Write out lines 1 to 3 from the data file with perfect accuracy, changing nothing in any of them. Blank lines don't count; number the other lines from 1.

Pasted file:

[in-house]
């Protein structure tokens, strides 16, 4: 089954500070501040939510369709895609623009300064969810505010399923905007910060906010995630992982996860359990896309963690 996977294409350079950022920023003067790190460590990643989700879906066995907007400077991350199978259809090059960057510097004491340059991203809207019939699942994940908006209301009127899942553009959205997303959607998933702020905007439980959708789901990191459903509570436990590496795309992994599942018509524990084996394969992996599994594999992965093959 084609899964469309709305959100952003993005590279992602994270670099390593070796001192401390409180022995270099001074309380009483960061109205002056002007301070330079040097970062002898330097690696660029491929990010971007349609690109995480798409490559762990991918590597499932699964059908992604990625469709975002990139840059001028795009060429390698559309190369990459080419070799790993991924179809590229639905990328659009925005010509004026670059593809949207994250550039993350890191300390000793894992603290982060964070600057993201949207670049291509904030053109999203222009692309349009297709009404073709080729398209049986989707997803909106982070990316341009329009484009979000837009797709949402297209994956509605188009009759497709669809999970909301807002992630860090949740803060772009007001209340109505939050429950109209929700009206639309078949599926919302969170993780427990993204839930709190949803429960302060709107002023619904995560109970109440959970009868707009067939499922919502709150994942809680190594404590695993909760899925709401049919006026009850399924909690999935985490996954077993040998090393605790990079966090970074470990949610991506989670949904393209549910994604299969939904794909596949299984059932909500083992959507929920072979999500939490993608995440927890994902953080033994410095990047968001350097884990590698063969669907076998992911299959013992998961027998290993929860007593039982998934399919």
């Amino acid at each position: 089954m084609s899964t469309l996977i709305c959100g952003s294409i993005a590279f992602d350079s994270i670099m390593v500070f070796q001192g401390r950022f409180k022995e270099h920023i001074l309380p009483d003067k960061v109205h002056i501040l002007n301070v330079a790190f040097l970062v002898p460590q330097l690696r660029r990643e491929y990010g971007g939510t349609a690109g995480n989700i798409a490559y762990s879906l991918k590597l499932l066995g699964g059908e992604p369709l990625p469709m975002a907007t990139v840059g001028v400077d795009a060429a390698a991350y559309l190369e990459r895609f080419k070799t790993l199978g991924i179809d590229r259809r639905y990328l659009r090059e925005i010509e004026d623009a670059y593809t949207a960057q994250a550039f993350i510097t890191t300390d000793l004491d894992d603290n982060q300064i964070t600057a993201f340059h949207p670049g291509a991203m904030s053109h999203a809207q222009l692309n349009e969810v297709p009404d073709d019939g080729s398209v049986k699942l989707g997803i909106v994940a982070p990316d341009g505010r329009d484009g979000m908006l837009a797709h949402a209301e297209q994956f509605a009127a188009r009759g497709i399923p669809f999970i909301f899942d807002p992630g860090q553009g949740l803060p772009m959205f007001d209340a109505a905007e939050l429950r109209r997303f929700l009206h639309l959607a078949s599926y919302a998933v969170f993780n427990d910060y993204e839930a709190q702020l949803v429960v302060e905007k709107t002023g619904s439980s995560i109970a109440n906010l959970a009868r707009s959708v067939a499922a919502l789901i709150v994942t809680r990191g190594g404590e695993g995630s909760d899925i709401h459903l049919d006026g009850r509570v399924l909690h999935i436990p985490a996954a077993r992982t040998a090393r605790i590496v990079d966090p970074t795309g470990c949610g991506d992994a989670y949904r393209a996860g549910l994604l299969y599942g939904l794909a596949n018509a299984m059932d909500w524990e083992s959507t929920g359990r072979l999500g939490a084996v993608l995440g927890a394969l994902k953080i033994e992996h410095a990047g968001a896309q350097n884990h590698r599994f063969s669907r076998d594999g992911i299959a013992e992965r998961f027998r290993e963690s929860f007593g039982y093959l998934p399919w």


[in-house]
């Protein structure tokens, strides 16, 4: 089954500070501040939510369709895609623009300064969810505010399923905007910060906010995630992982996860359990896309963690 996977294409350079950022920023003067790190460590990643989700879906066995907007400077991350199978259809090059960057510097004491340059991203809207019939699942994940908006209301009127899942553009959205997303959607998933702020905007439980959708789901990191459903509570436990590496795309992994599942018509524990084996394969992996599994594999992965093959 084609899964469309709305959100952003993005590279992602994270670099390593070796001192401390409180022995270099001074309380009483960061109205002056002007301070330079040097970062002898330097690696660029491929990010971007349609690109995480798409490559762990991918590597499932699964059908992604990625469709975002990139840059001028795009060429390698559309190369990459080419070799790993991924179809590229639905990328659009925005010509004026670059593809949207994250550039993350890191300390000793894992603290982060964070600057993201949207670049291509904030053109999203222009692309349009297709009404073709080729398209049986989707997803909106982070990316341009329009484009979000837009797709949402297209994956509605188009009759497709669809999970909301807002992630860090949740803060772009007001209340109505939050429950109209929700009206639309078949599926919302969170993780427990993204839930709190949803429960302060709107002023619904995560109970109440959970009868707009067939499922919502709150994942809680190594404590695993909760899925709401049919006026009850399924909690999935985490996954077993040998090393605790990079966090970074470990949610991506989670949904393209549910994604299969939904794909596949299984059932909500083992959507929920072979999500939490993608995440927890994902953080033994410095990047968001350097884990590698063969669907076998992911299959013992998961027998290993929860007593039982998934399919």
């Amino acid at each position: 089954m084609s899964t469309l996977i709305c959100g952003s294409i993005a590279f992602d350079s994270i670099m390593v500070f070796q001192g401390r950022f409180k022995e270099h920023i001074l309380p009483d003067k960061v109205h002056i501040l002007n301070v330079a790190f040097l970062v002898p460590q330097l690696r660029r990643e491929y990010g971007g939510t349609a690109g995480n989700i798409a490559y762990s879906l991918k590597l499932l066995g699964g059908e992604p369709l990625p469709m975002a907007t990139v840059g001028v400077d795009a060429a390698a991350y559309l190369e990459r895609f080419k070799t790993l199978g991924i179809d590229r259809r639905y990328l659009r090059e925005i010509e004026d623009a670059y593809t949207a960057q994250a550039f993350i510097t890191t300390d000793l004491d894992d603290n982060q300064i964070t600057a993201f340059h949207p670049g291509a991203m904030s053109h999203a809207q222009l692309n349009e969810v297709p009404d073709d019939g080729s398209v049986k699942l989707g997803i909106v994940a982070p990316d341009g505010r329009d484009g979000m908006l837009a797709h949402a209301e297209q994956f509605a009127a188009r009759g497709i399923p669809f999970i909301f899942d807002p992630g860090q553009g949740l803060p772009m959205f007001d209340a109505a905007e939050l429950r109209r997303f929700l009206h639309l959607a078949s599926y919302a998933v969170f993780n427990d910060y993204e839930a709190q702020l949803v429960v302060e905007k709107t002023g619904s439980s995560i109970a109440n906010l959970a009868r707009s959708v067939a499922a919502l789901i709150v994942t809680r990191g190594g404590e695993g995630s909760d899925i709401h459903l049919d006026g009850r509570v399924l909690h999935i436990p985490a996954a077993r992982t040998a090393r605790i590496v990079d966090p970074t795309g470990c949610g991506d992994a989670y949904r393209a996860g549910l994604l299969y599942g939904l794909a596949n018509a299984m059932d909500w524990e083992s959507t929920g359990r072979l999500g939490a084996v993608l995440g927890a394969l994902k953080i033994e992996h410095a990047g968001a896309q350097n884990h590698r599994f063969s669907r076998d594999g992911i299959a013992e992965r998961f027998r290993e963690s929860f007593g039982y093959l998934p399919w």